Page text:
4
Sufi influences were many and powerful in the life of al-Ghazali, and a number of factorscaused him to lean in the direction of Sufism. It was a period in which Sufism had becomeprevalent; his father had been favourably disposed towards Sufism; his tutor had been a Sufi; hisbrother had turned to Sufism at an early age; his professors had been inclined towards Sufism; theminister, Niam ul-Mulk was close to Sufism; and finally, al-Ghazali himself had studied Sufism.However, Sufism is not a theoretical science that can simply be studied from books or learnt from amaster; it is also an activity, a practice and a mode of conduct, with its own rules, includingwithdrawal from the world, seclusion and itinerancy. This is what al-Ghazali did, spending nearlytwo years in seclusion and wandering between Damascus, Jerusalem and Mecca. It was during thisperiod that he began work on his most important book;
 Ihya’ ‘Ulum ad-Din
[The Revival of theReligious Sciences], which he may have completed later. This work is divided into four parts,dealing with devotional practice, social customs, the causes of perdition and the means of salvation,and while al-Ghazali hardly says anything new in it, its four volumes totalling some 1,500 pagesconstitute a compendium of Islamic religious thought in the Middle Ages. With itscomprehensiveness, clarity and simplicity, it occupies a unique position in the history of Islamicthought.Al-Ghazali returned to Baghdad in 1097 (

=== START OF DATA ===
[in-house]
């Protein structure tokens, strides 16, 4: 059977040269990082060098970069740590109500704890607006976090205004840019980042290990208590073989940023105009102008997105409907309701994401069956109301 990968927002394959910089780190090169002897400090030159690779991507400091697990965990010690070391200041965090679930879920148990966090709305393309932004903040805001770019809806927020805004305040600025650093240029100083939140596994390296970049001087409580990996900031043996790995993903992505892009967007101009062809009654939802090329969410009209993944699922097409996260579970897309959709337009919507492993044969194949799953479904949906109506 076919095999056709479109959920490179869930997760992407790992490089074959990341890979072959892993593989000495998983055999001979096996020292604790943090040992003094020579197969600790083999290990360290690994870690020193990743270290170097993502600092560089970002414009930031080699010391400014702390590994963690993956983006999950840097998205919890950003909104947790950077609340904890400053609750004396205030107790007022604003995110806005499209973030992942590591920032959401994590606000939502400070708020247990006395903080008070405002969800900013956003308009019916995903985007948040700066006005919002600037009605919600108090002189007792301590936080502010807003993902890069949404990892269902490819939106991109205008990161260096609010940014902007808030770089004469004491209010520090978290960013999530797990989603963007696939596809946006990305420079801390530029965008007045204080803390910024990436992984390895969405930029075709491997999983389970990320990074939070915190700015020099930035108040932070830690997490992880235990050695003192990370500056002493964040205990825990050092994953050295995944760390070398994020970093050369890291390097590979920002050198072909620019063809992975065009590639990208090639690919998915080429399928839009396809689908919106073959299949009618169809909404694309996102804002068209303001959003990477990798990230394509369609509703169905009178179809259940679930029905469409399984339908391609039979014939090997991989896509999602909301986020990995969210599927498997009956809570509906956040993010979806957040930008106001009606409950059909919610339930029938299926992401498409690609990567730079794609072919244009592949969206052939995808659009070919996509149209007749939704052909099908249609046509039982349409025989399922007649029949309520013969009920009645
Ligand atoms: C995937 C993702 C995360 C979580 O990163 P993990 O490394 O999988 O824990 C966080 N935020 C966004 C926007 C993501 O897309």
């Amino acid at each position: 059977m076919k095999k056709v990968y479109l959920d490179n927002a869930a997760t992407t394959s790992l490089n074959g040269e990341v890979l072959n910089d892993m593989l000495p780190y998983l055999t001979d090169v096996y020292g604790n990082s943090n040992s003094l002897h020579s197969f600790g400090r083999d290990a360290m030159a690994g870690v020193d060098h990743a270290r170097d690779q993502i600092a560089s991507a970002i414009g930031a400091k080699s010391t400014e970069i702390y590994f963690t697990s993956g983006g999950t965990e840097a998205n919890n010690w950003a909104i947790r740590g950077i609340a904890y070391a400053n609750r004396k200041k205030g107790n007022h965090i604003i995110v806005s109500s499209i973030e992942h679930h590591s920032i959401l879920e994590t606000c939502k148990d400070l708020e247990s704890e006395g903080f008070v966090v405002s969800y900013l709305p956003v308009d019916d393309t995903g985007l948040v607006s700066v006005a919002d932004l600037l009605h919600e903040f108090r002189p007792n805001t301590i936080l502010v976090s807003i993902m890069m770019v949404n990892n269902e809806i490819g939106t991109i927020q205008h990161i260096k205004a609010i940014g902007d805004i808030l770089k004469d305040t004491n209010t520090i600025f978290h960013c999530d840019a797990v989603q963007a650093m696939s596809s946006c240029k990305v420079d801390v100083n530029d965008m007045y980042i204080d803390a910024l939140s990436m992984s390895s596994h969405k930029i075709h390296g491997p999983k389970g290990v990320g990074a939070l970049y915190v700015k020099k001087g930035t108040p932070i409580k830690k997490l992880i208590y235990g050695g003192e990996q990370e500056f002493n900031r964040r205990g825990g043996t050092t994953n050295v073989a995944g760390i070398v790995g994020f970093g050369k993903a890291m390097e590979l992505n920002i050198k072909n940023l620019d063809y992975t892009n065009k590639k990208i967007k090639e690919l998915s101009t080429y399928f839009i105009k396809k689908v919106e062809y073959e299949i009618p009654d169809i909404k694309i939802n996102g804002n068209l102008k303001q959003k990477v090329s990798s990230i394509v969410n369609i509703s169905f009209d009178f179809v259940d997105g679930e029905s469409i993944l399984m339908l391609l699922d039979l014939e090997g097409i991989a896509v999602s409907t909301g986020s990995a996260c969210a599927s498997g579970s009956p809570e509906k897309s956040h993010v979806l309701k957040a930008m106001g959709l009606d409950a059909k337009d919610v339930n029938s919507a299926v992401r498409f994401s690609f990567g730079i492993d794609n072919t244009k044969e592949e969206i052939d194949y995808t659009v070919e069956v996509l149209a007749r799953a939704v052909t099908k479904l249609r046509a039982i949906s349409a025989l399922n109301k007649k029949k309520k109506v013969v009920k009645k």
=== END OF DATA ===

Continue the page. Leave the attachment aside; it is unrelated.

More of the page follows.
A
.
H
. 490) and continued to live the life of a Sufiin the
ribat 
of Abu Sa‘id of Nishapur opposite the Nizamiya
madrasa
. He took up teaching againfor a short time, expounding his
 Ihya’ ‘Ulum ad-Din
. He then went to his birthplace, Tus, where hecontinued to live as a Sufi and to write. It is apparently during this period that he completed the
 Ihya’ ‘Ulum ad-Din
and several other works of a clearly Sufi nature.
5
After ten years of absence, al-Ghazali went back to teaching at the Nizamiya
madrasa
atNishapur in 1104 (
A
.
H
. 498), at the request of the Seljuq minister Fakhr ul-Mulk. However, hecontinued to live as a Sufi and to write until 1109 (
A
.
H
. 503),
6
when he left Nishapur to return tohis birthplace, Tus, to devote himself to the life of an ascetic Sufi and to teaching. Near his house hebuilt a
khangah
or Sufi hermitage, and it was in this period that he wrote
 Minhaj al-‘Abidin
[ThePath of the Worshippers],
7
which appears to be a description of his way of life and that of hispupils: renunciation of this world, seclusion and cultivation of the innermost self. And so hecontinued until his death in 1111 (
A
.
H
. 505).